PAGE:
Yours Ever (Hardcover)
People and Their Letters
Pantheon, 9780679444268, 352pp.
Publication Date: November 10, 2009
From the author of A Book of One’s Own and Stolen Words comes a delightful and wide-ranging investigation of the art of letter writing.
Yours Ever explores the offhand masterpieces dispatched through the ages by messenger, postal service, and BlackBerry. Thomas Mallon weaves a remarkable assortment of epistolary riches into his own insightful and eloquent commentary on the circumstances and characters of the world’s most intriguing letter writers. Here are Madame de Sévigné’s devastatingly sharp reports from the court of Louis XIV, F. Scott Fitzgerald’s tormented advice to his young daughter, the besotted midlife billets-doux of a suddenly rejuvenated Woodrow Wilson, the casually brilliant spiritual musings of Flannery O’Connor, the lustful boastings of Lord Byron, the cries from prison of Sacco and Vanzetti. Along with the confessions and complaints and revelations sent from battlefields, frontier cabins, and luxury liners, a reader will find Mallon considering travel bulletins, suicide notes, fan letters, and hate mail–forms as varied as the human experiences behind them.
Yours Ever is an exuberant reintroduction to a vast and entertaining literature–a book that will help to revive, in the digital age, this glorious lost art.
About the Author
Praise For Yours Ever: People and Their Letters…
Praise for Yours Ever
“Yours Ever is nuanced, informed, full-blooded, a vigorous literary salute…It is next to impossible to read these pages without mourning the whole apparatus of distance, without experiencing a deep and plangent longing for the airmail envelope, the sweetest shade of blue this side of a Tiffany box. Is it possible to sound crusty or confessional electronically? It is as if text and e-mail messages are of this world, a letter an attempt, however illusory, to transcend it. All of which adds tension and resonance to Mallon’s pages, already crackling with hesitations and vulnerabilities, obsessions and aspirations, with reminders of the lost art of literary telepathy, of the aching, attenuated rhythm of a written correspondence.”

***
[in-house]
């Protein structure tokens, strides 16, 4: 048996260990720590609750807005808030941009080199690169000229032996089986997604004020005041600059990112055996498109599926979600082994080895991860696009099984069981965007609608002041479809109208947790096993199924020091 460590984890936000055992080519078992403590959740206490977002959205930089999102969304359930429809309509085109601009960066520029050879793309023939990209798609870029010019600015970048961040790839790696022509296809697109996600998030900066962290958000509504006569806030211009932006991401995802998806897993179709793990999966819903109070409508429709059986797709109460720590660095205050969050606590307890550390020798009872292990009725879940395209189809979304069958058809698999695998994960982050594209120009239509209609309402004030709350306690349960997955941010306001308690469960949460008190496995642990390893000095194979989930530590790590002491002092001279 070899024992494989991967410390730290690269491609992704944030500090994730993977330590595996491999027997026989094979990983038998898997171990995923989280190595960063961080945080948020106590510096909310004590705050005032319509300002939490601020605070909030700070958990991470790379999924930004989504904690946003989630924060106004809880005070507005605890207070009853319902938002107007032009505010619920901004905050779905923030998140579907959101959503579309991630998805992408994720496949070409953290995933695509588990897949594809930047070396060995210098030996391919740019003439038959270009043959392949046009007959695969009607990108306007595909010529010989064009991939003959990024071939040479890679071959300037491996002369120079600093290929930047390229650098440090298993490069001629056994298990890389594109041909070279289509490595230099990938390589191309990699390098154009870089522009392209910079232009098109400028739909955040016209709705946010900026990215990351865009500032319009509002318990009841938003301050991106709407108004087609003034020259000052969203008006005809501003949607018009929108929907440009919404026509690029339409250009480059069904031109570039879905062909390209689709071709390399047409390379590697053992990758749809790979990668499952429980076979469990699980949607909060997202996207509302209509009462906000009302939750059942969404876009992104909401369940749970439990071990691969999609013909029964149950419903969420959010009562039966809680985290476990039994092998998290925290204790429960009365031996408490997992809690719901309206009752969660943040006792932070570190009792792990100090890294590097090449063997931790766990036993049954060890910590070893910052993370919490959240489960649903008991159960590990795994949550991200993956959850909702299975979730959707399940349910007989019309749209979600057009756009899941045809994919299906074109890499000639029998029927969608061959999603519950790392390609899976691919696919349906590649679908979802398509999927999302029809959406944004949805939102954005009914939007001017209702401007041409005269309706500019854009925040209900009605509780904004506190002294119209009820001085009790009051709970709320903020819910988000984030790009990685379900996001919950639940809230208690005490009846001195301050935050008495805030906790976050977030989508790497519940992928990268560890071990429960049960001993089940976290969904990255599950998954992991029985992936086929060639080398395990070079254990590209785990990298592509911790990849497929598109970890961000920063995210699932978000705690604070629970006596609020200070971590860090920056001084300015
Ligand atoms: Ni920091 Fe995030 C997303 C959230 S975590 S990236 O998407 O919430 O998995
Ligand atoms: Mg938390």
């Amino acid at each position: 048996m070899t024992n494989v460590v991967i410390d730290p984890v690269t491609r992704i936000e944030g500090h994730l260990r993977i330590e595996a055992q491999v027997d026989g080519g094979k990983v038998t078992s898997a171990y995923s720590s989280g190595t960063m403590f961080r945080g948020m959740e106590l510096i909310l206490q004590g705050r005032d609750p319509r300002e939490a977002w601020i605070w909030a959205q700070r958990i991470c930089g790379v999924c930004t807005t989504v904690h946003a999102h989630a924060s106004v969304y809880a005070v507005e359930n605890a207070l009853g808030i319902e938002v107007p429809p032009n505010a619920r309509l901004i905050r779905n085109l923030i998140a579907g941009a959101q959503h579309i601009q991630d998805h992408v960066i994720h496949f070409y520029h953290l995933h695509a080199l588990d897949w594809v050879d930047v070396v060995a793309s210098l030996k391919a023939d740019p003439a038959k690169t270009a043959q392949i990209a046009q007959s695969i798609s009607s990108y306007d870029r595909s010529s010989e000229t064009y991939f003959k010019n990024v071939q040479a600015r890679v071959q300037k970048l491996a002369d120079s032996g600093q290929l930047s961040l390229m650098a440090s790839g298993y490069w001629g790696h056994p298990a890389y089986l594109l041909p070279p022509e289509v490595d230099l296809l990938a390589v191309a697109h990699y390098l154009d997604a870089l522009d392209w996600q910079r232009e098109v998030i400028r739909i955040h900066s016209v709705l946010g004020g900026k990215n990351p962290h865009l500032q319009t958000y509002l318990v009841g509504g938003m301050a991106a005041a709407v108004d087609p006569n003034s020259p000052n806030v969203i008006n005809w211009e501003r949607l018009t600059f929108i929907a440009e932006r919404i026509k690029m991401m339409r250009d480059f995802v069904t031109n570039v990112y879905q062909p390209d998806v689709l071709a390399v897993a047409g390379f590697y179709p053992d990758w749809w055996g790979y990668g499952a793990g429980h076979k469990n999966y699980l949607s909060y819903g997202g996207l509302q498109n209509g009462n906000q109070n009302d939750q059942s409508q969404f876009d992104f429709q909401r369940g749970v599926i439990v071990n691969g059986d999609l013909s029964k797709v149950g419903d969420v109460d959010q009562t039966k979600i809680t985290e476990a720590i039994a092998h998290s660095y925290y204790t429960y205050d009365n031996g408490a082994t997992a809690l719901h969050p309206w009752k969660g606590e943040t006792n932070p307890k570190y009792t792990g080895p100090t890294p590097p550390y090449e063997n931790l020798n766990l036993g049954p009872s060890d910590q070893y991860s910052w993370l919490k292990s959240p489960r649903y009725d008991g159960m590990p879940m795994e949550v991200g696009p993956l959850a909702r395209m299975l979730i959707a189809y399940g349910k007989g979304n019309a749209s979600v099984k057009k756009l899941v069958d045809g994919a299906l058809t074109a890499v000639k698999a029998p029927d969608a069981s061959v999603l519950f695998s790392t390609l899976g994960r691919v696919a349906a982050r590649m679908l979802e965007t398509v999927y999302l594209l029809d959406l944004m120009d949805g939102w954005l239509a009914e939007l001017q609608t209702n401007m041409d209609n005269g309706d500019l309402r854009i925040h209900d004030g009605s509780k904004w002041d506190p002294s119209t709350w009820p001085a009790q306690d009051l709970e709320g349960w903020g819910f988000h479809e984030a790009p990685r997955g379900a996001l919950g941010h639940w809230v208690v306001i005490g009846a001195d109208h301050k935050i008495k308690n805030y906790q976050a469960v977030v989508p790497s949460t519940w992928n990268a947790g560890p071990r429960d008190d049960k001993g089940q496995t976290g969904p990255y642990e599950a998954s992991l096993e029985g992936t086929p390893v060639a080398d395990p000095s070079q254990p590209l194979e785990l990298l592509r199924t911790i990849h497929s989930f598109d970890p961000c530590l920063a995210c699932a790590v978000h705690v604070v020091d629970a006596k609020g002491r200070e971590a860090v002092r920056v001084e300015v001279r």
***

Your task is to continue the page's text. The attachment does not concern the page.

—The New York Times Book Review
“Readers, whether history buffs or not, should find this book pleasingly ripe with insights into the bittersweet rewards of revealing oneself to the perfect listener: at once achingly absent, but also—for a time—so blissfully silent.”
—Minneapolis Star Tribune
“Yours Ever is a revelatory collection of the nutty and the noble encased in private correspondence.”
—Fresh Air from WHYY
"A buoyant, wistful ode to what we have discarded, and perhaps a clarion call to resurrect an art form we have come to believe as technologically redundant."
—The Sunday Republican
“Mallon is an ideal guide on this whirlwind tour…Yours Ever puts the belle back in belles-lettres.”
—Los Angeles Times
“Mallon's stroll through letter-writing history, arranged by genre (Absence, Friendship, Complaint, Confession, etc.) and brightened by selective quotation from exemplary practitioners, is itself like good letter writing—fluid, discursive, aphoristic…Mallon's erudition (which he wears lightly) and his curiosity (which he shares generously) have sent him diving into words left behind by royalists and revolutionaries, murderers and lovers, Ann Landers and Ayn Rand.”
“Mr. Mallon's fine book shows how important it is that we take pains to continue writing soulful letters today, whether on paper or in pixels.”
—The Wall Street Journal
“Smart and enchanting…a well-fed meditation on the humanity that descends to us from history in the form of letters.” —The Advocate
Praise for Thomas Mallon
A Book of One’s Own: People and Their Diaries
“It is inclusive... but not a bit long-winded. It is learned but never pedantic. It is also charming, diverting, and exceptionally intelligent. The book is literary criticism, yet it is something more–a knowing, sympathetic, but not soppy commentary on humanity.”
—The New Yorker
Stolen Words: Forays into the Origins and Ravages of Plagiarism
“The wonder of Stolen Words is that it remains specific and detailed yet manages to cover so much ground and blow away so much of the fog surrounding plagiarism.”
—The New York Times
In Fact: Essays on Writers and Writing
“With a savvy scope reminiscent of Edmund Wilson’s approach to books and authors, Mallon provides astute analysis of individual works within the broader context of a writer’s career or the genre being considered... Striking phrasing and acute perception are hallmarks of these essays.”